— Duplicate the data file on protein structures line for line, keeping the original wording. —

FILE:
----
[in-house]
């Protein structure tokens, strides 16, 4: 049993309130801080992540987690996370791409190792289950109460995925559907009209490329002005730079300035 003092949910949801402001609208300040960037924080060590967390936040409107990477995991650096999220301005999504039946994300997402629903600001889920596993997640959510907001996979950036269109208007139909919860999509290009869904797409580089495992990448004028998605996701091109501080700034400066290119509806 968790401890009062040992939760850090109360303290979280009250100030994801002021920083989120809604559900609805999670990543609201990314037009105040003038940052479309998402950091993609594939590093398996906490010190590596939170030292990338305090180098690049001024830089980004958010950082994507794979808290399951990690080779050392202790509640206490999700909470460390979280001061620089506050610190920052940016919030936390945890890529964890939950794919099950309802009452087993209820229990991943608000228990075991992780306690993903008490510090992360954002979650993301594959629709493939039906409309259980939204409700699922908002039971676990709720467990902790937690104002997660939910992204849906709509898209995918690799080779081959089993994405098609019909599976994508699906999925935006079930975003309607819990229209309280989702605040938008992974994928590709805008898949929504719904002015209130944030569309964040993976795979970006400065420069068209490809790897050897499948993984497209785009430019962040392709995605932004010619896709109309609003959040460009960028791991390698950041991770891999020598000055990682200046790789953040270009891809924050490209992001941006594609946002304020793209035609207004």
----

[in-house]
């Protein structure tokens, strides 16, 4: 049993309130801080992540987690996370791409190792289950109460995925559907009209490329002005730079300035 003092949910949801402001609208300040960037924080060590967390936040409107990477995991650096999220301005999504039946994300997402629903600001889920596993997640959510907001996979950036269109208007139909919860999509290009869904797409580089495992990448004028998605996701091109501080700034400066290119509806 968790401890009062040992939760850090109360303290979280009250100030994801002021920083989120809604559900609805999670990543609201990314037009105040003038940052479309998402950091993609594939590093398996906490010190590596939170030292990338305090180098690049001024830089980004958010950082994507794979808290399951990690080779050392202790509640206490999700909470460390979280001061620089506050610190920052940016919030936390945890890529964890939950794919099950309802009452087993209820229990991943608000228990075991992780306690993903008490510090992360954002979650993301594959629709493939039906409309259980939204409700699922908002039971676990709720467990902790937690104002997660939910992204849906709509898209995918690799080779081959089993994405098609019909599976994508699906999925935006079930975003309607819990229209309280989702605040938008992974994928590709805008898949929504719904002015209130944030569309964040993976795979970006400065420069068209490809790897050897499948993984497209785009430019962040392709995605932004010619896709109309609003959040460009960028791991390698950041991770891999020598000055990682200046790789953040270009891809924050490209992001941006594609946002304020793209035609207004």